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Leaked ethics document shows there's work to be done in the U.S. House

U.S. Capitol DomeThe House Office of Congressional Ethics (OCE) – an advisory panel to the regular House ethics committee established this year at the prodding of the reform community – is alive and well despite the barrage of attacks by lawmakers opposed to its very existence.

After years of ethics violations in Congress going uninvestigated by the regular House ethics committee, which is run by lawmakers themselves, OCE was created as a panel of outside experts charged with conducting preliminary investigations of possible ethics violations by lawmakers and their staff and then referring cases with merit to the House ethics committee for a final determination. OCE’s underlying purpose is to prod the ethics committee into fulfilling its mission of enforcing congressional ethics rules.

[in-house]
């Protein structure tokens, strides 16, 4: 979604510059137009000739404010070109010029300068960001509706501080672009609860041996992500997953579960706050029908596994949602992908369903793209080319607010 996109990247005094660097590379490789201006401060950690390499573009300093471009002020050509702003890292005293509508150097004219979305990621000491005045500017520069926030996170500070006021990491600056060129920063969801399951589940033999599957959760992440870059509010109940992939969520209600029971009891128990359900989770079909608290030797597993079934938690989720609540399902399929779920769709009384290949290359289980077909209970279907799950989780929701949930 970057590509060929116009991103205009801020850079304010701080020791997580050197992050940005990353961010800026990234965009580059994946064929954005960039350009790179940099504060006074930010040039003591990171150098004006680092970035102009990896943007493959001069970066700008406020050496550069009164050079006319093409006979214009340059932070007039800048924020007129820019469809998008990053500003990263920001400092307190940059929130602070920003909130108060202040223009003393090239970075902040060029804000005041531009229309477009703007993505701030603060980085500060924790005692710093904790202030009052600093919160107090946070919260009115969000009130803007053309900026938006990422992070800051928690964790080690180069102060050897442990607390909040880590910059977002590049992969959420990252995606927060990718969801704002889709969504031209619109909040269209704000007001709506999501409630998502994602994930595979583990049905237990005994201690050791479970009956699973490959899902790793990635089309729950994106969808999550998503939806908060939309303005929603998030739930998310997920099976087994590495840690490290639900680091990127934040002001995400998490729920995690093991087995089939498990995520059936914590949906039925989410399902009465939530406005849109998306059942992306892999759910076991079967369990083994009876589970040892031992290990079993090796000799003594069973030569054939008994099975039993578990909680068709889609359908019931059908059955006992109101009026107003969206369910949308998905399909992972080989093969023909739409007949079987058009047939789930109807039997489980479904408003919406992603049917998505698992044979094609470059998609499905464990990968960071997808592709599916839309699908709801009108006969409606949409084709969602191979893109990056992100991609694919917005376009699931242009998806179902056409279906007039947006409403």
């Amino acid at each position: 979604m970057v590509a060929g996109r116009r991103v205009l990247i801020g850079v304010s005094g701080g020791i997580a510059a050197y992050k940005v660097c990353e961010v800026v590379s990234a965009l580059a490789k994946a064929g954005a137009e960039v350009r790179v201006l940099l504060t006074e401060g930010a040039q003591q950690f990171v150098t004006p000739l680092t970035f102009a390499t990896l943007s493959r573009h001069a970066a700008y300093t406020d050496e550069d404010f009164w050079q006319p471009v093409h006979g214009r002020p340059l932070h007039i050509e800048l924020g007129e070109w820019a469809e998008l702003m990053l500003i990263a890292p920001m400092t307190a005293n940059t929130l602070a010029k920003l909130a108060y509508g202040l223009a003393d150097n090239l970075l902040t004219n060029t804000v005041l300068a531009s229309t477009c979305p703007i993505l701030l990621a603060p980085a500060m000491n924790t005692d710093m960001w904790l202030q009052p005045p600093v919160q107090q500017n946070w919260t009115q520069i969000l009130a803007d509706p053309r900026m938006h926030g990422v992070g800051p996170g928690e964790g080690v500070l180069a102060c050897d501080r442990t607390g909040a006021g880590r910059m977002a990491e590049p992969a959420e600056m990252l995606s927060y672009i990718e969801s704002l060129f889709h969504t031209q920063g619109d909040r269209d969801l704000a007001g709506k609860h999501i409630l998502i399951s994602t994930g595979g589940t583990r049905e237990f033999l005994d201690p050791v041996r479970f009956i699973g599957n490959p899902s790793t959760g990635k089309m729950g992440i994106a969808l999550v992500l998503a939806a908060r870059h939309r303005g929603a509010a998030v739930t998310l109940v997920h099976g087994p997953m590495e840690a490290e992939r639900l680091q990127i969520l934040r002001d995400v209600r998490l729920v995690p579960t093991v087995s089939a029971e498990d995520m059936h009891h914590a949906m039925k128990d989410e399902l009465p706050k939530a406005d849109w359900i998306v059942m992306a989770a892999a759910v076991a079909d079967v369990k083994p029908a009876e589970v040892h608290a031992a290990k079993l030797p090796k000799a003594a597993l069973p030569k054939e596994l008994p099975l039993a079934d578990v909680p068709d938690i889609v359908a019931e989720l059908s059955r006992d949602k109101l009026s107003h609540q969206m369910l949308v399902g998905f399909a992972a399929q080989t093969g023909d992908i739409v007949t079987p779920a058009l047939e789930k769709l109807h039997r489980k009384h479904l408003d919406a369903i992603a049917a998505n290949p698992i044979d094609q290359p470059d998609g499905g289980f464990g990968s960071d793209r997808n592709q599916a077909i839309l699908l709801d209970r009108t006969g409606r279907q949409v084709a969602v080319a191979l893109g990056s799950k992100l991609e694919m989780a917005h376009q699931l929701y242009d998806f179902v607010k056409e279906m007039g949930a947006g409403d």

As the Washington Post reports, an accidental leak of confidential records by a staffer of the House ethics committee shows that the House ethics committee is indeed reluctantly carrying out dozens of ethics inquiries, mostly in response to OCE preliminary investigations.

And the House ethics committee and many lawmakers do not like it. Today, in dismissing one of the OCE-referred complaints, the House ethics committee publicly condemned OCE, alleging that the advisory panel did not provide the lawmaker with exculpatory information during its preliminary investigation. The charge is baseless. The attack on OCE is nothing short of a coordinated effort by some lawmakers to bring an end to OCE – and an end to active investigations of ethics violations. Even some congressional Democrats long for the days of Tom DeLay’s lack of ethical standards.

We cannot let that happen. OCE is a critical component in helping drain the swamp of ethics transgressions on Capitol Hill. As some lawmakers seek to dissolve OCE, it is imperative that we defend it – and defend it we shall.